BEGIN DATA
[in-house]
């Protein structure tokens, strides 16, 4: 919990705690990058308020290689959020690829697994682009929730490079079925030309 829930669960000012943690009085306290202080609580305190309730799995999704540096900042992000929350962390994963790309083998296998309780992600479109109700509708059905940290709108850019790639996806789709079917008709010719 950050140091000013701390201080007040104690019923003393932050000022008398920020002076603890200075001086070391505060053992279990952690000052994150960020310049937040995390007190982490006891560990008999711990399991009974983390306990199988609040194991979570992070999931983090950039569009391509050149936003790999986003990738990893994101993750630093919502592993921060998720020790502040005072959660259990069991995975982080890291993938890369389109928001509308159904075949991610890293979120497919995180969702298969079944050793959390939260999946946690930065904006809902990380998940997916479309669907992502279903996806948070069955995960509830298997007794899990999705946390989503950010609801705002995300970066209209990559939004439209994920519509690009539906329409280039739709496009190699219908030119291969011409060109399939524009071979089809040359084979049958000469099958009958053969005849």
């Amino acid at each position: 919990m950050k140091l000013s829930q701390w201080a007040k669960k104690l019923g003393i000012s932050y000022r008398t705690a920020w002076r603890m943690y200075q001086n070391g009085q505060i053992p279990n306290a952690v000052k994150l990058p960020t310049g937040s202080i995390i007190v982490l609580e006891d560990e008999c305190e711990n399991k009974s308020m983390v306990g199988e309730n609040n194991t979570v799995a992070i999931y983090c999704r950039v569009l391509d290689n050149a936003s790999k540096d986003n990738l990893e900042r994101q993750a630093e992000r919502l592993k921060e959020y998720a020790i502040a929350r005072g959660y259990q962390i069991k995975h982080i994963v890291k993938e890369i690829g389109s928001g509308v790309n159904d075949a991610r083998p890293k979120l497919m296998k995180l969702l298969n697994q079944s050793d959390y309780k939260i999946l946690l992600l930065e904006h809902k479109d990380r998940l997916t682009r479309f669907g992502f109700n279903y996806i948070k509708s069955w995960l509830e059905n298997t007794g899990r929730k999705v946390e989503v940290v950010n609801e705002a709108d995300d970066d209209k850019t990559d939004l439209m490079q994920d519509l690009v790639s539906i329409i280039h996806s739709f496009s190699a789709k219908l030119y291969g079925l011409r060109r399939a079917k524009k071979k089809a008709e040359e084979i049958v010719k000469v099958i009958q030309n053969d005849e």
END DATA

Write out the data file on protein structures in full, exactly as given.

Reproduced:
[in-house]
């Protein structure tokens, strides 16, 4: 919990705690990058308020290689959020690829697994682009929730490079079925030309 829930669960000012943690009085306290202080609580305190309730799995999704540096900042992000929350962390994963790309083998296998309780992600479109109700509708059905940290709108850019790639996806789709079917008709010719 950050140091000013701390201080007040104690019923003393932050000022008398920020002076603890200075001086070391505060053992279990952690000052994150960020310049937040995390007190982490006891560990008999711990399991009974983390306990199988609040194991979570992070999931983090950039569009391509050149936003790999986003990738990893994101993750630093919502592993921060998720020790502040005072959660259990069991995975982080890291993938890369389109928001509308159904075949991610890293979120497919995180969702298969079944050793959390939260999946946690930065904006809902990380998940997916479309669907992502279903996806948070069955995960509830298997007794899990999705946390989503950010609801705002995300970066209209990559939004439209994920519509690009539906329409280039739709496009190699219908030119291969011409060109399939524009071979089809040359084979049958000469099958009958053969005849």
């Amino acid at each position: 919990m950050k140091l000013s829930q701390w201080a007040k669960k104690l019923g003393i000012s932050y000022r008398t705690a920020w002076r603890m943690y200075q001086n070391g009085q505060i053992p279990n306290a952690v000052k994150l990058p960020t310049g937040s202080i995390i007190v982490l609580e006891d560990e008999c305190e711990n399991k009974s308020m983390v306990g199988e309730n609040n194991t979570v799995a992070i999931y983090c999704r950039v569009l391509d290689n050149a936003s790999k540096d986003n990738l990893e900042r994101q993750a630093e992000r919502l592993k921060e959020y998720a020790i502040a929350r005072g959660y259990q962390i069991k995975h982080i994963v890291k993938e890369i690829g389109s928001g509308v790309n159904d075949a991610r083998p890293k979120l497919m296998k995180l969702l298969n697994q079944s050793d959390y309780k939260i999946l946690l992600l930065e904006h809902k479109d990380r998940l997916t682009r479309f669907g992502f109700n279903y996806i948070k509708s069955w995960l509830e059905n298997t007794g899990r929730k999705v946390e989503v940290v950010n609801e705002a709108d995300d970066d209209k850019t990559d939004l439209m490079q994920d519509l690009v790639s539906i329409i280039h996806s739709f496009s190699a789709k219908l030119y291969g079925l011409r060109r399939a079917k524009k071979k089809a008709e040359e084979i049958v010719k000469v099958i009958q030309n053969d005849e």